Lamoka projectile points are stone projectile points manufactured by Native Americans what is now the northeastern United States, generally in the time interval of 3500-2500 B.C. They predate the invention of the bow and arrow, and are therefore not true "arrowheads", but rather atlatl dart points. They derive their name from the specimens found at the Lamoka site in Schuyler County, New York.

Pesse canoe

The Pesse canoe is believed to be the world's oldest known boat, and certainly the oldest known canoe. Carbon dating indicates that the boat was constructed during the early mesolithic period between 8040 BCE and 7510 BCE. It is now in the Drents Museum in Assen, Netherlands.

Plano point

In archeology, Plano point is flaked stone projectile points and tools created by the various Plano cultures of the North American Great Plains between 9000 BC and 6000 BC for hunting, and possibly to kill other humans.

They are bifacially worked and have been divided into numerous sub-groups based on variations in size, shape and function including Alberta points, Cody points, Frederick points, Eden points and Scottsbluff points. Plano points do not include the hollowing or 'fluting' found in Clovis and Folsom points.

Racloir

In archeology, a racloir, also known as racloirs sur talon (French for scraper on the platform), is a certain type of flint tool made by prehistoric peoples.

It is a type of side scraper distinctive of Mousterian assemblages. It is created from a flint flake and looks like a large scraper. As well as being used for scraping hides and bark, it may also have been used as a knife. Racloirs are most associated with the Neanderthal Mousterian industry. These racloirs are retouched along the ridge between the striking platform and the dorsal face. They have shaped edges and are modified by abrupt flaking from the dorsal face.

Suiren

Suiren (Chinese: 燧人, pinyin: suì rén) appears in Chinese mythology and some works which draw upon it. Suiren (literally, "Fire Maker") is credited as a culture hero who introduce humans to the production of fire and its use for cooking (Wu 1982, 51, and Christie 1968, 84). He was included on some ancient lists of the legendary Three August Ones, who lived long before Emperor Yao, Emperor Shun, and the emperors of the earliest historical Chinese dynasty (Xia), and even before the Yellow Emperor & Yandi. Suiren’s innovation may have been the bow drill which dates back at least to the Indus Valley Civilization.

Tool stone

In archaeology, a tool stone is a type of stone that is used to manufacture stone tools,

or stones used as the raw material for tools.Generally speaking, tools that require a sharp edge are made using cryptocrystalline materials that fracture in an easily controlled conchoidal manner.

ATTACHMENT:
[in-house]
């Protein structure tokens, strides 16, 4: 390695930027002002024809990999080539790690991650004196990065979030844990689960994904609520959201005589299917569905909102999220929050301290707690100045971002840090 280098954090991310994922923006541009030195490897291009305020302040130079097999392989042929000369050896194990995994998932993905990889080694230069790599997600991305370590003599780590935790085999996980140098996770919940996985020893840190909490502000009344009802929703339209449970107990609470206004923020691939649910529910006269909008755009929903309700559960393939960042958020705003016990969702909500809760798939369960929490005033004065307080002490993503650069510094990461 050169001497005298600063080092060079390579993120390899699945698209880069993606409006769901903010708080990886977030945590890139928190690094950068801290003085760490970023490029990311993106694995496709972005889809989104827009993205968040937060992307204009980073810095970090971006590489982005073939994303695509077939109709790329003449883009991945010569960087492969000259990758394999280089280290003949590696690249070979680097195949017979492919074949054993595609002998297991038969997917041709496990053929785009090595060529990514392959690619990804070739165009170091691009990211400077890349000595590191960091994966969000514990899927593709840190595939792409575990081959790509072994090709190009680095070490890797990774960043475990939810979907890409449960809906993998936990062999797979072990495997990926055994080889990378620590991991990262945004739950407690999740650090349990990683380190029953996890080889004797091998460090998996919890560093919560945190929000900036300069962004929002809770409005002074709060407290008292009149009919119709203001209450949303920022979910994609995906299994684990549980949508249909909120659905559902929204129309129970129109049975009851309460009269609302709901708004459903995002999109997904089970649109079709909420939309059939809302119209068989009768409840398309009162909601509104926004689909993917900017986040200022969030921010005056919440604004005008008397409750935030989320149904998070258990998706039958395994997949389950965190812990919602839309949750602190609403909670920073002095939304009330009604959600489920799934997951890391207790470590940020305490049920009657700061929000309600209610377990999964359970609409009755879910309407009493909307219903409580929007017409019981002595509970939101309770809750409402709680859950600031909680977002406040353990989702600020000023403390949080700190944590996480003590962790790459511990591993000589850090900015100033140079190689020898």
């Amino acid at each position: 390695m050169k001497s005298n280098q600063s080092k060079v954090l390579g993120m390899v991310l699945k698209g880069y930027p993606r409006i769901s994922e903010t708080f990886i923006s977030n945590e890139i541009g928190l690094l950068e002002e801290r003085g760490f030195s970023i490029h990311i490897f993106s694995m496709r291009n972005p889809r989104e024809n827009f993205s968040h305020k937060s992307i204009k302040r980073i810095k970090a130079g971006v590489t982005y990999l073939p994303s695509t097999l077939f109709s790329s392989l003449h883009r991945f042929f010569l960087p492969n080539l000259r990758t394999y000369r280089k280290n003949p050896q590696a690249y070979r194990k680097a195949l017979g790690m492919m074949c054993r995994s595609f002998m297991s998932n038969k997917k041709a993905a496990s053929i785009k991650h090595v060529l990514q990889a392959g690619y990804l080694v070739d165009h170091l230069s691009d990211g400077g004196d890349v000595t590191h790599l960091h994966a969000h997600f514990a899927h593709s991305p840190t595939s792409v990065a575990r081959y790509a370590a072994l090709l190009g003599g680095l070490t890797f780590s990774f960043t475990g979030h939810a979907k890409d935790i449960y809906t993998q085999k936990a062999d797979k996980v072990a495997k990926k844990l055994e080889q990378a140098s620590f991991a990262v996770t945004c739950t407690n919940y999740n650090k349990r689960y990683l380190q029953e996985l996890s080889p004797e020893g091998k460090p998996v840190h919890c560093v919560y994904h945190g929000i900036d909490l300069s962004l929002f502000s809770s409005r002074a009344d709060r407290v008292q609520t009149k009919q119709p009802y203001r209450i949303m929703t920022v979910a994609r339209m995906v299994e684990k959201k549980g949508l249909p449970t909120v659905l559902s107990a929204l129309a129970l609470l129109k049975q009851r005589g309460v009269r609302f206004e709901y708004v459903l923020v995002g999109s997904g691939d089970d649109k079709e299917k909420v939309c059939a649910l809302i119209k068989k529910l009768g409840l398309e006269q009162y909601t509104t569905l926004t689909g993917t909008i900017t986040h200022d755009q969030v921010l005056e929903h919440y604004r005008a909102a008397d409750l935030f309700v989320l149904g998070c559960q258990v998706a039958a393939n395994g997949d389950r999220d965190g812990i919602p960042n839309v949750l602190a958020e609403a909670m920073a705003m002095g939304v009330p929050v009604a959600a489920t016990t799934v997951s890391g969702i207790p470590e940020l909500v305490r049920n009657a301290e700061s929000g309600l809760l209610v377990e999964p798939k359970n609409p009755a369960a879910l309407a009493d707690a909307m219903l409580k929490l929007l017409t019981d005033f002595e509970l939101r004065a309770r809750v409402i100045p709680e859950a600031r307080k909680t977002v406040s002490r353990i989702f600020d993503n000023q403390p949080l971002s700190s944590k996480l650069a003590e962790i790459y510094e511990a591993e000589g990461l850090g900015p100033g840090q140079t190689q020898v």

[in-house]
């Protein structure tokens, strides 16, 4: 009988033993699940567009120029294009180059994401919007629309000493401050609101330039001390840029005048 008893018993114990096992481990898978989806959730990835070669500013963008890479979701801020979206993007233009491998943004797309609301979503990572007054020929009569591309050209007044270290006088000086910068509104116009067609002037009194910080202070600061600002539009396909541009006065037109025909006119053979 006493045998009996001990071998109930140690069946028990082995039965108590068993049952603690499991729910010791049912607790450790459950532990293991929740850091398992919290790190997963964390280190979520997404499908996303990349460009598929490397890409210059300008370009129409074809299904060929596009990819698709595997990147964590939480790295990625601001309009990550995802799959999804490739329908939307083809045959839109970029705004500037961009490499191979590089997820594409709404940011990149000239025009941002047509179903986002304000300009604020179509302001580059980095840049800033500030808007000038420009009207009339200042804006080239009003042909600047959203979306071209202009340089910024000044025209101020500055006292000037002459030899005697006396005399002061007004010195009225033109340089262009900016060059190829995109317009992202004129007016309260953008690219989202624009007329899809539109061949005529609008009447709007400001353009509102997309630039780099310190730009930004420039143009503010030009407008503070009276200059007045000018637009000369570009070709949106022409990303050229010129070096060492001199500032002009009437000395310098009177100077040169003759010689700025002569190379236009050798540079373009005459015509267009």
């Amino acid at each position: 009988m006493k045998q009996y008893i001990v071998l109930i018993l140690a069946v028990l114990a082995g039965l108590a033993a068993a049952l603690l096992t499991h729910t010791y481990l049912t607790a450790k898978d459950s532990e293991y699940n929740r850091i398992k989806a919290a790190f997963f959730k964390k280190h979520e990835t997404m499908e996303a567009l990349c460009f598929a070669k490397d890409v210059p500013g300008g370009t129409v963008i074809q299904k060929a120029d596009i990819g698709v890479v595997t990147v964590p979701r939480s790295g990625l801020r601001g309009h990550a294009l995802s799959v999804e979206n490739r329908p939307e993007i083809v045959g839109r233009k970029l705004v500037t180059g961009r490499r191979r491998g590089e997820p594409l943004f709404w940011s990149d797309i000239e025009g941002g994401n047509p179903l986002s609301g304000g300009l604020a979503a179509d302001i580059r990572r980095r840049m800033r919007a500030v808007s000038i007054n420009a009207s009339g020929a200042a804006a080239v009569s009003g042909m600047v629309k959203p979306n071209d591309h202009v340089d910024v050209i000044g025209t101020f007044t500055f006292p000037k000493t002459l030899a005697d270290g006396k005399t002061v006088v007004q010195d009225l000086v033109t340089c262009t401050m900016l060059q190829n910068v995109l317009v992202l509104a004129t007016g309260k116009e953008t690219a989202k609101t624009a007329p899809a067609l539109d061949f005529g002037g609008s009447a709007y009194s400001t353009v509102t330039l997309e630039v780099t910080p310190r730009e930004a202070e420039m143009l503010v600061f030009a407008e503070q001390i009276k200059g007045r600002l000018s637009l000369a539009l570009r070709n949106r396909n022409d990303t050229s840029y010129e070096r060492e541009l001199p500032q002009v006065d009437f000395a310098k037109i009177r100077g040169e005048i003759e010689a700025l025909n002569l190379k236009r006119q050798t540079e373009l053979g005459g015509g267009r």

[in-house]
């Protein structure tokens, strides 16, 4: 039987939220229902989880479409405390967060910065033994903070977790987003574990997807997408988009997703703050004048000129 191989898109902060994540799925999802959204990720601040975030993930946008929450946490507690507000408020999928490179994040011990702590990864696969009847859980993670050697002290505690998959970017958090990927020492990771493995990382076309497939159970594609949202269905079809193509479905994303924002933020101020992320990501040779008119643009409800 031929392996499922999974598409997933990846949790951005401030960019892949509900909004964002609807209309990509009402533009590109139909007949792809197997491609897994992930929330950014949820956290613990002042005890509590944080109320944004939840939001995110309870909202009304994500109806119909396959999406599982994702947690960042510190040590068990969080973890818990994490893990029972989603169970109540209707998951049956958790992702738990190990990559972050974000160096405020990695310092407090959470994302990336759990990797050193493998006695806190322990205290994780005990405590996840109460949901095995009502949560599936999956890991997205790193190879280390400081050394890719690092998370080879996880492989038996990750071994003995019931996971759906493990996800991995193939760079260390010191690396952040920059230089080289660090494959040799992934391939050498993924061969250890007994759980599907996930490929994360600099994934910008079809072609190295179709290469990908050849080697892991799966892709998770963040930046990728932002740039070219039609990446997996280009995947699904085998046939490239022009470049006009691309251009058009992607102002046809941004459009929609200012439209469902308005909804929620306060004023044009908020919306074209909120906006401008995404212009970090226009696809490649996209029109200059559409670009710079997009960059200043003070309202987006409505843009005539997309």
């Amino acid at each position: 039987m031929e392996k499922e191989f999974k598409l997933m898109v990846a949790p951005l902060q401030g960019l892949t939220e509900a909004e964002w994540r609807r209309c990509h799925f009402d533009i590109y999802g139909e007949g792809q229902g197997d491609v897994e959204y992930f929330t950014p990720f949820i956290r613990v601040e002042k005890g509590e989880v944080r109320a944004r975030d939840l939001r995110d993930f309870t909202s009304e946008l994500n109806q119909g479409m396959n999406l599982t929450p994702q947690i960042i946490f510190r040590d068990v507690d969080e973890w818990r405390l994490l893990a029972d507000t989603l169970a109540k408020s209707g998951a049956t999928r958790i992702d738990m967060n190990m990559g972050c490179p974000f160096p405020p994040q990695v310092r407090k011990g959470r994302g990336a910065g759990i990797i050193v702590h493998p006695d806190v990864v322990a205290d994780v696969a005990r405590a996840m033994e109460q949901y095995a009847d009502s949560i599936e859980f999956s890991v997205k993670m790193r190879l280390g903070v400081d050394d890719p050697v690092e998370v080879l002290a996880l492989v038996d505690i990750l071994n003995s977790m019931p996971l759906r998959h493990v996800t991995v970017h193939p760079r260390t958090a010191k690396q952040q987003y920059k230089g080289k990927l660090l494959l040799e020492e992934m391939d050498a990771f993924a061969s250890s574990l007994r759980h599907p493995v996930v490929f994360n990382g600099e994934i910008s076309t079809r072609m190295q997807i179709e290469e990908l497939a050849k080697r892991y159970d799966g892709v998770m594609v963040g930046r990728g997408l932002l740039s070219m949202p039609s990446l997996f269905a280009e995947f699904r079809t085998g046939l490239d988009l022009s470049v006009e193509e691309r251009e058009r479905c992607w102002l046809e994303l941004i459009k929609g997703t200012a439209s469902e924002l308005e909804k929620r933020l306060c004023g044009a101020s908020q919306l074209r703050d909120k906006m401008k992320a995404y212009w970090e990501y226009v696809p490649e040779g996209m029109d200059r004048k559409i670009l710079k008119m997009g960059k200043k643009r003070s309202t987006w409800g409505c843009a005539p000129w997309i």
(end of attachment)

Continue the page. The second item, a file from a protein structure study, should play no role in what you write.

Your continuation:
Cryptocrystalline tool stones include flint and chert, which are fine-grained sedimentary materials; rhyolite and felsite, which are igneous flowstones; and obsidian, a form of natural glass created by igneous processes. These materials fracture in a predictable fashion, and are easily resharpened. For more information on this subject, see lithic reduction.

Large-grained materials, such as basalt, granite, and sandstone, may also be used as tool stones, but for a very different purpose: they are ideal for ground stone artifacts. Whereas cryptocrystalline materials are most useful for killing and processing animals, large-grained materials are usually used for processing plant matter. Their rough faces often make excellent surfaces for grinding plant seeds. With much effort, some large-grained stones may be ground down into awls, adzes, and axes.

Uniface

In archeology, a uniface is a specific type of stone tool that has been flaked on one surface only. There are two general classes of uniface tools: modified flakes—and formalized tools, which display deliberate, systematic modification of the marginal edges, evidently formed for a specific purpose.

Yubetsu technique

The Yubetsu technique (湧別技法, Yūbetsu gihō) is a special technique to make microblades, proposed by Japanese scholar Yoshizaki in 1961, based on his finds in some Upper Palaeolithic sites in Hokkaido, Japan, which date from c. 13,000 bp.

The name comes from the Yūbetsu River (湧別川, Yubetsugawa), on the right bank of which the Shirataki (白滝遺跡, Shirataki Iseki) Palaeolithic sites were discovered.

To make microblades by this technique, a large biface is made into a core which looks like a tall carinated scraper. Then one lateral edge of the bifacial core is removed, producing at first a triangular spall. After, more edge removals will produce ski spalls of parallel surfaces.

This technique was also used from Mongolia to Kamchatka Peninsula during the later Pleistocene.